Williamsburged

When you turn down Duke of Gloucester Street in Colonial Williamsburg, Virginia, you know you’re going to discover something new about the past: either the 1600s when the town was established, or the 1930s when John Rockefeller and Samuel Goodwin put their heads together to bring it back to life.

Most of the frame buildings burned at one time or another and were subsequently rebuilt according to original drawings.  But artifacts in the museums are the real thing, having been donated or resulting from architectural digs.

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We were there recently on an especially crisp fall afternoon.  We warmed our hands by the fireplace of the tailor’s shop, where we learned that most cloth was imported rather than made in homes or the village.

        

We toured a number of taverns where prominent citizens met to discuss the issues of their day.  Two are open for business and have delicious southern fare.  We tried the pottage pie and hot buttered rum cider at the King’s Arms.  My favorite shingle was Chownings.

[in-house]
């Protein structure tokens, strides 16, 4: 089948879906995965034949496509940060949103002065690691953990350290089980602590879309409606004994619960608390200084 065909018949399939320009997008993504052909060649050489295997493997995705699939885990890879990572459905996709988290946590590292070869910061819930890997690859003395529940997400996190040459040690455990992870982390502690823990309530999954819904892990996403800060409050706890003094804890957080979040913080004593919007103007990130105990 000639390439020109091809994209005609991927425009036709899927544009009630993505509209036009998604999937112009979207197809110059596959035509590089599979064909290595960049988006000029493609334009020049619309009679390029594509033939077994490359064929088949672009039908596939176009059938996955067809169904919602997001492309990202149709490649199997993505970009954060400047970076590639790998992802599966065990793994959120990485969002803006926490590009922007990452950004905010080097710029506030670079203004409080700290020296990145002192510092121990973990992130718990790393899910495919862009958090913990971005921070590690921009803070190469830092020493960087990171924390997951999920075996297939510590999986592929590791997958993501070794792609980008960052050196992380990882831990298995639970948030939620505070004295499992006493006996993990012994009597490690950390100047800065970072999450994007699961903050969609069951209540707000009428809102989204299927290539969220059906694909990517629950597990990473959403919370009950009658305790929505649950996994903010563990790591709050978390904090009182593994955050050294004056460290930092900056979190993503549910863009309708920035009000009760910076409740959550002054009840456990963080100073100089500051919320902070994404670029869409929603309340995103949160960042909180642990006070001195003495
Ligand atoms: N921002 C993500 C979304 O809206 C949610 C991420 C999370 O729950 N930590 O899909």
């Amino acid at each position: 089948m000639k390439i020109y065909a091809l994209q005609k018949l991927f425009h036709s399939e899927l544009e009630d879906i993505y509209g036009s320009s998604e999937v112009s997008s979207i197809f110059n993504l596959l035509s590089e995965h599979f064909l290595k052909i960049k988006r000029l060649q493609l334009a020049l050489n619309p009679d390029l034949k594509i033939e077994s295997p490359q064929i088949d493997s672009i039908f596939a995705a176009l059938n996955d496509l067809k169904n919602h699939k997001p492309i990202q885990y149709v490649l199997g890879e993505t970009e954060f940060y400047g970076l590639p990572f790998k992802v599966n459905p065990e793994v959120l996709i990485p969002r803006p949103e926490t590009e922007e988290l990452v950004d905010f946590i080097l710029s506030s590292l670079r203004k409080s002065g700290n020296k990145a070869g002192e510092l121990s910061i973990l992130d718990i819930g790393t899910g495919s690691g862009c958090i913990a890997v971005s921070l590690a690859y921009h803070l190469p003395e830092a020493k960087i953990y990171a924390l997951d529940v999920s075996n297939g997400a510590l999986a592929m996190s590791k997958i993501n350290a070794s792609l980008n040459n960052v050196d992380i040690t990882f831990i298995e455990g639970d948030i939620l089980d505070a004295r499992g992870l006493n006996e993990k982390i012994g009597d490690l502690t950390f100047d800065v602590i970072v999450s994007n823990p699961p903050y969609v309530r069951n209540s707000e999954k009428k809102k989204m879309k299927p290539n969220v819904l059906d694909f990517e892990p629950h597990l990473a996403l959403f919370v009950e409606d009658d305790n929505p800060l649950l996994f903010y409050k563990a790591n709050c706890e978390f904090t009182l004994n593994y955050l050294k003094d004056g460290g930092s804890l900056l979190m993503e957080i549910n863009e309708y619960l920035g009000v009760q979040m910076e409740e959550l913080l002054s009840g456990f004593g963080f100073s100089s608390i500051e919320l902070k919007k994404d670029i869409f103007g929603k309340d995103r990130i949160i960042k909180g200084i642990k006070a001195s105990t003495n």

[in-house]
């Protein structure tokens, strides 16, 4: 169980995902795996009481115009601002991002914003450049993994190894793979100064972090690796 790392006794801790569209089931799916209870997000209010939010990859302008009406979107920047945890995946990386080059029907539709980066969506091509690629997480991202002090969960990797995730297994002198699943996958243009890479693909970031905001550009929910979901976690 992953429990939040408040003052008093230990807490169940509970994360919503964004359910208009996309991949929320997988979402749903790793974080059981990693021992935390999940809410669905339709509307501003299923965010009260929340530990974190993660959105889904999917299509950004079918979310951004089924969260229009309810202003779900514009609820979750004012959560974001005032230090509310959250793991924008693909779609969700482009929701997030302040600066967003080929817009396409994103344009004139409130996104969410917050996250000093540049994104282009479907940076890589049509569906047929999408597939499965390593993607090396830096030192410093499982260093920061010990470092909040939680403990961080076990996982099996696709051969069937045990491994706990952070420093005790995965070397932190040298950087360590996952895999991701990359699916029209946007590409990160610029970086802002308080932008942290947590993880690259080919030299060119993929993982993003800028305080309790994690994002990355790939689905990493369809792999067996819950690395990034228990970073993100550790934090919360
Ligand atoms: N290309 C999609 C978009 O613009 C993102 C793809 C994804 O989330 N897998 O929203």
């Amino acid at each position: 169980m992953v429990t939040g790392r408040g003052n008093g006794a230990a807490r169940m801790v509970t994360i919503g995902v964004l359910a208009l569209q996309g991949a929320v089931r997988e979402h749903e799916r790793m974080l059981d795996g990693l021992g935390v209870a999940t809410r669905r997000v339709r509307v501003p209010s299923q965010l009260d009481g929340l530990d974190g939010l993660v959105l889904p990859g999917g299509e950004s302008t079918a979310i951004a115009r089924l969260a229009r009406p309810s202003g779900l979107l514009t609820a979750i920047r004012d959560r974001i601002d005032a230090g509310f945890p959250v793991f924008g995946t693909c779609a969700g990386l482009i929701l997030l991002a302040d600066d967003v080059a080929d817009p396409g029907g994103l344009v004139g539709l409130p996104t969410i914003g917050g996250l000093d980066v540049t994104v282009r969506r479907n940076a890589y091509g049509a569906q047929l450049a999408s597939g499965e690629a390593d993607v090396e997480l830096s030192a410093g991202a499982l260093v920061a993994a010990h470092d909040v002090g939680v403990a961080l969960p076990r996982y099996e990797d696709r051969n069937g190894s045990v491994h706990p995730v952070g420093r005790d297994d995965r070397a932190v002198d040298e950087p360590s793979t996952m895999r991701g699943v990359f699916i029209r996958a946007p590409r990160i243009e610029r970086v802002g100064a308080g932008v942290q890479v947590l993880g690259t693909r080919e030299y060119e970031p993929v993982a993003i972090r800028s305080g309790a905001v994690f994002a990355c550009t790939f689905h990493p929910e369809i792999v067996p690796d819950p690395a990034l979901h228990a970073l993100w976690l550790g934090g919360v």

Crossing the green to the Abby Rockefeller Museum of Folk Art was well worth the effort.  Portraits of Presidents Washington, Jefferson and Madison and orator Patrick Henry hang in the same hall.  Dozens of pieces of china, pewter, silver and furniture stand quietly in their glass cases for inspection.  Architectural plans plus salvaged ballisters, clapboards and weathervanes illustrate craftsmanship of 400 years past.

Though it takes more than a day to absorb all that Williamsburg has to offer, one was all we had on this trip.  It was instructive and enjoyable.  And, considering the the decorations and shopping, a good segway to the holiday season ahead.

 

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